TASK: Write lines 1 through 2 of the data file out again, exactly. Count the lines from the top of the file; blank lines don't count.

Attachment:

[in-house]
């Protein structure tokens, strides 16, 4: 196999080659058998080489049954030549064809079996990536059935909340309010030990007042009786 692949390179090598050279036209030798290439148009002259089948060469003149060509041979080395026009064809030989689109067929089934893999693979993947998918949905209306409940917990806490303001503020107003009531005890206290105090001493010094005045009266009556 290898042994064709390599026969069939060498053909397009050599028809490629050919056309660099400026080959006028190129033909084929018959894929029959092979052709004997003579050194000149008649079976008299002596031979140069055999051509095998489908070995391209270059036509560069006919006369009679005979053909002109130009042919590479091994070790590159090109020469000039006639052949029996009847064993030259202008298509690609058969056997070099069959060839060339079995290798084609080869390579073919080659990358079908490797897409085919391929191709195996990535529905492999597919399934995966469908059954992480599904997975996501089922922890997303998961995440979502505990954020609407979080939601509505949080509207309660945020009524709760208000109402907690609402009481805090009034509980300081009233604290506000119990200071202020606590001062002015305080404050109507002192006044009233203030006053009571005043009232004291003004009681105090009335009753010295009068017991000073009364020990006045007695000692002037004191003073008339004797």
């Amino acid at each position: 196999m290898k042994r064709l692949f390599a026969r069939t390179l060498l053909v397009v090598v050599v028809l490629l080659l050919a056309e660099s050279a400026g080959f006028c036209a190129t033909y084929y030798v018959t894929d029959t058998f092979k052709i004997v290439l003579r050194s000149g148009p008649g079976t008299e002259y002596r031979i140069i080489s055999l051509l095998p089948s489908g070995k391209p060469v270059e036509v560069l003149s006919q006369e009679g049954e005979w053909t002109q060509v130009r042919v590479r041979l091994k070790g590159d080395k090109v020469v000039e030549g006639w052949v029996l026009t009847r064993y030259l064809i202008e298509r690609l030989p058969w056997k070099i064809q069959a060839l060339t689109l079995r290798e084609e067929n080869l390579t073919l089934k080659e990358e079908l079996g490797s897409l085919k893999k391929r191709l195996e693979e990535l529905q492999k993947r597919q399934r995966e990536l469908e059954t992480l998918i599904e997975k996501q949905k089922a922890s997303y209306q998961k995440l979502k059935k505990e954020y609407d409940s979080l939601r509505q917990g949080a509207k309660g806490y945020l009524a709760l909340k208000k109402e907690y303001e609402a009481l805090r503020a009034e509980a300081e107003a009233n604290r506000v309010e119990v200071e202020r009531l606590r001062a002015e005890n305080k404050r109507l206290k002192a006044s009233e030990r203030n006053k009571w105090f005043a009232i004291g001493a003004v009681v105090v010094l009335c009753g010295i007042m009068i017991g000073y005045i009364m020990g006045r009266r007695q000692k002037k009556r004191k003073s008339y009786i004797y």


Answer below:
[in-house]
């Protein structure tokens, strides 16, 4: 196999080659058998080489049954030549064809079996990536059935909340309010030990007042009786 692949390179090598050279036209030798290439148009002259089948060469003149060509041979080395026009064809030989689109067929089934893999693979993947998918949905209306409940917990806490303001503020107003009531005890206290105090001493010094005045009266009556 290898042994064709390599026969069939060498053909397009050599028809490629050919056309660099400026080959006028190129033909084929018959894929029959092979052709004997003579050194000149008649079976008299002596031979140069055999051509095998489908070995391209270059036509560069006919006369009679005979053909002109130009042919590479091994070790590159090109020469000039006639052949029996009847064993030259202008298509690609058969056997070099069959060839060339079995290798084609080869390579073919080659990358079908490797897409085919391929191709195996990535529905492999597919399934995966469908059954992480599904997975996501089922922890997303998961995440979502505990954020609407979080939601509505949080509207309660945020009524709760208000109402907690609402009481805090009034509980300081009233604290506000119990200071202020606590001062002015305080404050109507002192006044009233203030006053009571005043009232004291003004009681105090009335009753010295009068017991000073009364020990006045007695000692002037004191003073008339004797």